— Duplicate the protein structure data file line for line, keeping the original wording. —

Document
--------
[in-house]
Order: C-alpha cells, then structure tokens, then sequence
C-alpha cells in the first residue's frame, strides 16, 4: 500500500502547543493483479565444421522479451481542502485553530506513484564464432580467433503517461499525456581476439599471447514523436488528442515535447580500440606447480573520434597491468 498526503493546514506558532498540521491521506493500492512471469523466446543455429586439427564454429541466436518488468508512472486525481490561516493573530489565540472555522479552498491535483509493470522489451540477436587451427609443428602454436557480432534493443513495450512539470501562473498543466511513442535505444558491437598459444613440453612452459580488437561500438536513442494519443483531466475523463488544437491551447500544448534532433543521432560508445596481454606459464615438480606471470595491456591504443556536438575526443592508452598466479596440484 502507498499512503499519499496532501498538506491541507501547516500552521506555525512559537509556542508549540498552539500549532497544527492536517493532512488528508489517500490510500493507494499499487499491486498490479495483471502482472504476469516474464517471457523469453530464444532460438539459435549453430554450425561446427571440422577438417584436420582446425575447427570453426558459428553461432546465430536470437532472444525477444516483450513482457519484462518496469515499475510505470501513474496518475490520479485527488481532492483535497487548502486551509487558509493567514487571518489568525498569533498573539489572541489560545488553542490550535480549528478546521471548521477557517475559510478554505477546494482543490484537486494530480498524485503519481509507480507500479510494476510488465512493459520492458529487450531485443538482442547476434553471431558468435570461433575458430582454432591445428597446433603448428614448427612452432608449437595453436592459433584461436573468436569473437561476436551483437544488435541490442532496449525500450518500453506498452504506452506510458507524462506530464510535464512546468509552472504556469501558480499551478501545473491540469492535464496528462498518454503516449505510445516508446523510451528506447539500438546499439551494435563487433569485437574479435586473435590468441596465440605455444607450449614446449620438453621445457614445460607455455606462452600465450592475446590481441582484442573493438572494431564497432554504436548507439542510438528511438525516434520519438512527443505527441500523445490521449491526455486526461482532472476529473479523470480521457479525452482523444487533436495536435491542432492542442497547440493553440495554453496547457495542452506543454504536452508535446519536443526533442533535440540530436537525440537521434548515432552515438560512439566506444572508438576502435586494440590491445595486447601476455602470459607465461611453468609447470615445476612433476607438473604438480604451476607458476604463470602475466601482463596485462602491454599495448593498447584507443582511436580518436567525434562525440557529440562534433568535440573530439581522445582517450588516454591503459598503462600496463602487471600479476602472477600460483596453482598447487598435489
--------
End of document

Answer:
[in-house]
Order: C-alpha cells, then structure tokens, then sequence
C-alpha cells in the first residue's frame, strides 16, 4: 500500500502547543493483479565444421522479451481542502485553530506513484564464432580467433503517461499525456581476439599471447514523436488528442515535447580500440606447480573520434597491468 498526503493546514506558532498540521491521506493500492512471469523466446543455429586439427564454429541466436518488468508512472486525481490561516493573530489565540472555522479552498491535483509493470522489451540477436587451427609443428602454436557480432534493443513495450512539470501562473498543466511513442535505444558491437598459444613440453612452459580488437561500438536513442494519443483531466475523463488544437491551447500544448534532433543521432560508445596481454606459464615438480606471470595491456591504443556536438575526443592508452598466479596440484 502507498499512503499519499496532501498538506491541507501547516500552521506555525512559537509556542508549540498552539500549532497544527492536517493532512488528508489517500490510500493507494499499487499491486498490479495483471502482472504476469516474464517471457523469453530464444532460438539459435549453430554450425561446427571440422577438417584436420582446425575447427570453426558459428553461432546465430536470437532472444525477444516483450513482457519484462518496469515499475510505470501513474496518475490520479485527488481532492483535497487548502486551509487558509493567514487571518489568525498569533498573539489572541489560545488553542490550535480549528478546521471548521477557517475559510478554505477546494482543490484537486494530480498524485503519481509507480507500479510494476510488465512493459520492458529487450531485443538482442547476434553471431558468435570461433575458430582454432591445428597446433603448428614448427612452432608449437595453436592459433584461436573468436569473437561476436551483437544488435541490442532496449525500450518500453506498452504506452506510458507524462506530464510535464512546468509552472504556469501558480499551478501545473491540469492535464496528462498518454503516449505510445516508446523510451528506447539500438546499439551494435563487433569485437574479435586473435590468441596465440605455444607450449614446449620438453621445457614445460607455455606462452600465450592475446590481441582484442573493438572494431564497432554504436548507439542510438528511438525516434520519438512527443505527441500523445490521449491526455486526461482532472476529473479523470480521457479525452482523444487533436495536435491542432492542442497547440493553440495554453496547457495542452506543454504536452508535446519536443526533442533535440540530436537525440537521434548515432552515438560512439566506444572508438576502435586494440590491445595486447601476455602470459607465461611453468609447470615445476612433476607438473604438480604451476607458476604463470602475466601482463596485462602491454599495448593498447584507443582511436580518436567525434562525440557529440562534433568535440573530439581522445582517450588516454591503459598503462600496463602487471600479476602472477600460483596453482598447487598435489